* "It is Leelavati who has taught me that our drinking water should be =rang heen, gandh heen and swad heen' (colourless, odourless and tasteless)."

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India:
Posters, Ribbons, Rallies: Maharashtra's One Billion Rising
By Suchismita Pai

"IS THIS WHY WE EDUCATE OUR children? So they can defy their parents and not be under their control anymore? What is the point of having such children?" lashed out filmmaker Pushpa Rawat's father when asked why he refused to let her wed the man of her choice. =Nirnay', Rawat's documentary on the lives of young women, draws on her personal experiences as it talks about how parents have a "this far and no further approach" to girls' freedom. Her film resonates with many of its young viewers who relate how parents often get stuck in the patriarchal mould when it comes to the major life decisions. Rawat's film, along with others on the same theme, is being screened in Pune, as part of the =Our Lives To Live. NO! To Gender Violence. Films of Courage, Protest, Hope' film festival organised under the One Billion Rising (OBR) global campaign against violence against women. Posters, ribbons, films, rallies and meets - the OBR campaign is reaching out to the Marathi =mulgi' (girl) and =mulga' (boy) in different ways, urging them "to rise and dance and strike as one against gender violence".

* "When a man lives alone, no one calls him =ektta', or single, but a woman deprived of opportunities, education, decision making powers, etc, becomes an object of pity," says Sadhana Dadich of Nari Samata Manch, a 28-year-old organisation that has been working on women's issues.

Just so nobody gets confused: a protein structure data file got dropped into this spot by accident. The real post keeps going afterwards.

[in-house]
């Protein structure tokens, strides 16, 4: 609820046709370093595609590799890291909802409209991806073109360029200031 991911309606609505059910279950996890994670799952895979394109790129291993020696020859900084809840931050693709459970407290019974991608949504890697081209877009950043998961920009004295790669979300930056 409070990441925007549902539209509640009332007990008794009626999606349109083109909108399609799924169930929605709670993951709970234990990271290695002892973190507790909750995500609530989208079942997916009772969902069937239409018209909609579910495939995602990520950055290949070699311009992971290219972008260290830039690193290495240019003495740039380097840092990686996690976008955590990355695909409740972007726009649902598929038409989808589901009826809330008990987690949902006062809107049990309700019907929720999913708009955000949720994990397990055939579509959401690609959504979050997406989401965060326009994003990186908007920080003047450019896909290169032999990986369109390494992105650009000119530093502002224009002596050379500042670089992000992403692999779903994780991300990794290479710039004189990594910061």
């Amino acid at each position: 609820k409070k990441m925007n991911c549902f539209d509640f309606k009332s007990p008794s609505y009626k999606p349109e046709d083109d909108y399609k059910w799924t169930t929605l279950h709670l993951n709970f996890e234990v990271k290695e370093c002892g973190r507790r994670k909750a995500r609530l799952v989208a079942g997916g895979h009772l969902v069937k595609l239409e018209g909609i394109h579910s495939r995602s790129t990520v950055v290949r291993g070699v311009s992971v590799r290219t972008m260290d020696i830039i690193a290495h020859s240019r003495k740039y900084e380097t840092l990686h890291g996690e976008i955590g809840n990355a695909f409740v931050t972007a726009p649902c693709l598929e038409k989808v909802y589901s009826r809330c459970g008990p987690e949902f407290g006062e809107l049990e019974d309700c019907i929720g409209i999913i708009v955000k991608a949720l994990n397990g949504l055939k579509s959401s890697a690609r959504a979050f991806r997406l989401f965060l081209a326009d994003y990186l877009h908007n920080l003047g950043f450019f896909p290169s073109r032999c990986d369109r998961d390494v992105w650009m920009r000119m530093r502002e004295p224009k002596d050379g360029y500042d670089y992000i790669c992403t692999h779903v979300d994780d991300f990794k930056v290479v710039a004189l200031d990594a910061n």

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India:
Rami Chhabra: Breaking Stories, Breaking Barriers
By Sujata Madhok

HOW DOES ONE DEFINE A WOMAN like Rami Chhabra? As a glamorous TV anchor or a serious newspaper columnist? A public health professional or a determined feminist? An international development consultant or dedicated social activist? Chhabra has played all these roles in a star-studded career spanning decades. Stunning in her seventies, she is one of the few Indian women who entered professional life in the 1950s. At 18, she broke into the media with an interview of a famous BBC anchor. Growing up in the first flush of India's Independence Chhabra was, like the country itself, young, idealistic and full of promise. Out of college, she headed straight for a career in journalism, at a time when the number of women in the media could be counted on one's fingertips. In her recently published book, 'Breaking Ground - Journey into the Media and Out…' Chhabra provides a rare glimpse of the media universe in post-Independence India.

* In a major scoop, she was one of the first journalists to be allowed to travel the length of war-ravaged Vietnam and document the brave attempts of the Vietnamese people to rebuild their country.

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India:
The Struggle To Make Women's Studies Matter
By Mary E. John

FEMINIST THEORIST AND ACADEMIC, MARY E. John, is former director of the Delhi-based Centre for Women's Development Studies. She has been working in the fields of women's studies and feminist politics for several years and her book, 'Women's Studies in India: A Reader', came out in 2008. She talks to Pamela Philipose about the great effort it took to put Women's Studies on the academic map of the country. Today, it can be said that while institutionally there has been an expansion of Women's Studies in India and a generation of students which opts for Women's Studies as a discipline is now emerging, significant gaps remain.

* "The synergy between Women's Studies and the women's movement is one of the special aspects that has marked its evolution."